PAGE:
The Keel

We know that Sailors were very superstitious. And of course this did not stop at shipbuilding. The keel, for example, which was considered the heart of a ship, has always been subject to special rituals. And that is why the shipbuilders paid special attention to the observance of the prescribed rituals (some of which date back to antiquity) when laying the keel, in order to guarantee a successful, happy ship. After all, one did not want to be to blame for the ship sinking just because one was not paying attention.


The keel is the fundamental structural member of a wooden ship. This diagram shows how the keel is put together, particularly when a single timber cannot be found to make the keel out of one piece. For this example, the keel is about 12″/ 30,5 cm wide and the pieces are fastened at scarf joints with bolts. This image is from Basil Greenhill and Sam Manning, The Evolution of the Wooden Ship, 1988, p. 99. 

Such rites could include hammering the first nail through a horseshoe or drinking to the health of the ship before work began. Red (the color of blood and therefore of life) was a suitable deterrent for witches or those who possessed the dreaded Evil Eye. This was also true for the so-called witch signs which since the Middle Ages found their way onto houses and, in the case of ships, also in the area of the cannons. It was also used miraculously in shipbuilding.

The keels were to be laid in a north-south orientation whenever possible. Shipbuilders believed that this aligned the ship’s inherent magnetism with the poles, thus reducing compass deviation. No keels were laid on Thursday, named after Thor, and on Friday, named after Frigg, the wife of Odin, both of whom were known for their fiery temperaments, at least that is what the Vikings said and did; there is no explicit evidence of this custom for modern times.

Good omens during this delicate phase were the presence of seagulls (the reincarnated spirits of the ancient seafarers), a westerly wind combined with a rising tide, or a full moon visible during the day, all of which ensured an abundant catch, a successful voyage, great prizes or cargo to be hauled.

Omens that heralded an unlucky ship included sparks produced by the hammering of the first spike (indicating that the ship would perish by fire) or accidental bloodshed, which meant that it would be a death ship.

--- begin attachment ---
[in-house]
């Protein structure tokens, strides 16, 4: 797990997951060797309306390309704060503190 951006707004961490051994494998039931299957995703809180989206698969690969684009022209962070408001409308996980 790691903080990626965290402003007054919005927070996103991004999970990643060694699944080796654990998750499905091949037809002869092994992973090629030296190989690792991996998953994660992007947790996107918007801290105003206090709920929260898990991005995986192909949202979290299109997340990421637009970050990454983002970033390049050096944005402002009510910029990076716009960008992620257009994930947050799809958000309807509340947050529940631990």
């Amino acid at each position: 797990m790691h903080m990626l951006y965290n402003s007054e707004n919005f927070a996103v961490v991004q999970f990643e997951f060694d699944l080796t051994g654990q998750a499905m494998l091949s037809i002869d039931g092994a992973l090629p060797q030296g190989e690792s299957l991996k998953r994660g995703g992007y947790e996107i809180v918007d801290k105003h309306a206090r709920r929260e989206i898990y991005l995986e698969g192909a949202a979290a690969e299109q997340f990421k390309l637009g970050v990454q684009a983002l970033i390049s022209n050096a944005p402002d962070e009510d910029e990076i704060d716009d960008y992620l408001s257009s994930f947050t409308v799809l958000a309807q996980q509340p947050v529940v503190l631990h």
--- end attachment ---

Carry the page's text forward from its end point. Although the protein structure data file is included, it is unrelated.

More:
I hope that I’m not the only one who likes to dip french fries into horseradish sauce/



22 SAS D squadron commander Cedric Delves after the successful raid on Pebble Island’s airfield destroying 11 Argentinian aircraft during the Falklands War. May 1982


In the News



Mexican states that experienced rolling blackouts on 16 Feb 2021.


Brutal cold hung over Texas and the central United States on Yesterday, bringing chaos to parts of the U.S. not used to severe winter weather. Solar panels were covered with snow, windmills didn’t turn, and the green new deal is revealed for what it is.

Millions are facing the freezing cold without heat, as grid operators have been forced to cut power on a rolling basis to avoid wider blackouts. In Texas, more than 4.4 million homes and businesses remained without electricity on Tuesday morning.


Birthplaces of Top 100 Ranked Tennis Players, as of Feb. 2021.


Most Populated Subdivisions in the World.


Jewish Emancipation in Europe by Country.


  1. “I hope that I’m not the only one who likes to dip french fries into horseradish sauce”

    Nope. I love horseradish. Maybe it’s your Swiss heritage.

    A bunch of Swiss-German guys and I nearly got kicked out of a bar for eating too much horseradish. We were in Philadelphia and trying to get dinner at some downtown restaurant. Our table had not yet been cleared, so the hostess put us in the bar section to wait. Needless to say, beers were ordered. Each bar table had a big (like maybe 3 liters) apothecary-style glass jar of ground horseradish. Everyone there liked horseradish as it happens. A waitress brought us some crackers, and we began eating the horseradish. It took 2 (or 3 for some) beers before our table opened up. By that point the 5 or 6 of us had eaten over a liter of horseradish, collectively. When the hostess came to get us she did a double take at the now half-empty jar. “That’s for decoration! You’re not supposed to eat that!”
    “Then why was it open on the table?” asked one of the guys.
    “It’s expensive,” said the hostess, dodging the question. “I should charge you for that!”
    “You got the price of over a dozen beers already,” was the rejoinder.
    “And that was for American beer” someone else muttered in a tone of loathing.